Wednesday, July 30, 2014

Klitgården/Easter Weekend

It's remarkable how behind I am on posts for our blog! Sorry for the long absence; we were really busy with work throughout June, then we were out of town for two weeks (which will be another blog post, hopefully soon!). We spent one week of holiday just hanging out in Copenhagen, which was a lot more fun than I expected it to be! But now we are back at work and normal life, so it's time to get back to blogging.

Waaaay back in April, we spent the long Easter weekend at an artists' retreat in northern Jutland ('continental' Denmark, which connects to Germany in the south). On the northern most tip of Denmark, where the North Sea meets the Baltic Sea, is the town of Skagen. Skagen has been inhabited since the Middle Ages, and is now Denmark's primary fishing port. Many Copenhageners holiday in Skagen, and this includes the royalty! In the 1910s, King Christian X and his wife Queen Alexandrine liked Skagen so much that they built a summer house there, called Klitgården (pictured here). Klitgården translates to The Dune House. The house is right on the beach and is surrounded by sand dunes.
Here you can see photos of King Christian X and Queen Alexandrine, who spent many holidays (especially Easter, like us!) at Klitgården. The home was completed in 1914. It was kept in the royal family until 1995, when it was sold and turned into an artists' and scientists' retreat. Our university supports some of its employees to stay there, and we were fortunate enough to be approved to stay over the Easter holiday.
All of the furniture inside Klitgården is original, dating back to 1914. Here you can see a reading nook, complete with arts-and-crafts style chairs, bench, table, and book shelf. My Dad loves arts-and-crafts furniture and builds his own, so I was excited to take a lot of photos to send to him!
In the dining room you can find the 55 ornamental plates that were commissioned by the King and created by Harald Slott-Møller. Each plate is unique and has a design based around a zodiac sign, Danish coats of arms, traditional Danish costumes, or Danish market towns.
This room was the King and Queen's bedroom, which has been converted to a conference room. You can still find the original closet. The small table/stool in the middle was the bed-side table that held the chamber pot. It is now used for holding the projector!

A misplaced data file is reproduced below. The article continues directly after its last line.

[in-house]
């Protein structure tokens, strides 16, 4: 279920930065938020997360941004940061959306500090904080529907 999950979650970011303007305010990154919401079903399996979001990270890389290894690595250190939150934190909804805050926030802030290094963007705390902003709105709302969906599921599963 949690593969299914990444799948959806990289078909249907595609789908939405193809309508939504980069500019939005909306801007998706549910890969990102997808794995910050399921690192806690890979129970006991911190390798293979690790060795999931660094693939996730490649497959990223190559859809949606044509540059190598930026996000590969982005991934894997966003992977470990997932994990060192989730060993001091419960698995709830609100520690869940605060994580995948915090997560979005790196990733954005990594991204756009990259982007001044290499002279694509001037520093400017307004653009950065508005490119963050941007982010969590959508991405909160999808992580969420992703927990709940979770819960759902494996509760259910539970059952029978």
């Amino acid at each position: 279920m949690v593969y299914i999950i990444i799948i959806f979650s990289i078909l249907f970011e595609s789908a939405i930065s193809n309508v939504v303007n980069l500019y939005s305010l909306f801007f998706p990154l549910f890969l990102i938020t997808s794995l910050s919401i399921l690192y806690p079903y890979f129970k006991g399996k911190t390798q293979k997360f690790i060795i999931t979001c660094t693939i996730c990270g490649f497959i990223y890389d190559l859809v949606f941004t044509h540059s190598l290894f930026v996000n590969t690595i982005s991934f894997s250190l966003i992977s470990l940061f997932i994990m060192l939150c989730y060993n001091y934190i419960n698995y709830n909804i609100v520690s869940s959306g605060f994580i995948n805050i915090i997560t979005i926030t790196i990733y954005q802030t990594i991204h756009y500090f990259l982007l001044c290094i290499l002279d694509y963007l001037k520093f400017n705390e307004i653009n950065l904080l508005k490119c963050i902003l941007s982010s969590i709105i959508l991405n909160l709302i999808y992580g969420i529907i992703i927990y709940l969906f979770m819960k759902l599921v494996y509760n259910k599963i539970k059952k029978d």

There was some beautiful glass work in the stairwell, which created lovely colors inside at sunset.
I loved the doorframes in the house.
This is an example of a bed-side table that would have held a chamber pot. The tables are still in all of the rooms, but the chamber pots have since been removed. Thankfully, there is in-door plumbing throughout the house.

The scenery around the house is really beautiful. The sand dunes go on for miles and miles. We were able to take a nice walk around, though we were sure to watch out for sand snakes!
About 1.5 km/1 mile through the dunes from Klitgården is Den Tilsandede Kirke  (The Buried Church in English, or The Sand-Covered Church).
This 14th century church was gradually buried by the moving sand dunes, so that by the 18th century, the entrance had to be dug out before every service. In 1795 the church was abandoned and demolished except for this lone bell tower.
Bob was inspired by the Buried Church and painted a picture of it in our atelier (he used some brick dust to create the red color of the roof of the church's tower). So, the atelier... this is actually where we stayed and slept! Just outside of the building of Klitgården are three ateliers built into a sand dune. When Bob applied to stay there, he stated that he wanted to compose and paint during his visit. Unfortunately, he wasn't able to use the piano (the piano was in the living room of the house, and Bob was told that he couldn't play it as it might disturb the writers that were staying in the house). So Bob spent his time drawing, sketching, and painting with water colors. Bob has been keeping this up all summer and he's produced some really cool works! It was a bit odd at first to sleep on the cots in the atelier, but we soon got used to it.
The town of Skagen is really lovely. The town has attracted artists for hundreds of years due to the stormy waters, soft rolling sand dunes, and beautiful light that is unique to Skagen. Many famous Danish painters spent time in Skagen. The town hosts an impressive museum, many small artists' studios, and lots of public art. This sculpture was created to honor the long fishing history of Skagen. The sculptor used a fisherman from another town as the model, and this nearly created riots in Skagen! When the sculpture finally went it, it required a police escort to keep it from being vandalized. Ah, to live in a time when art aroused such emotions in people...
This is the point where the North Sea meets the Baltic Sea. On some days when the tides are strong, you can see a distinct line where the two seas come crashing into each other.
There were also a lot of WW2 German bunkers around the point. You might remember from our 2012 trip to Jutland that there are bunkers all along the entire western coast of Denmark. They can be a bit dangerous: collapsing structures, and even some unexploded mines and grenades! But this particular bunker acted as a hospital to the German soldiers. It's now open as a museum.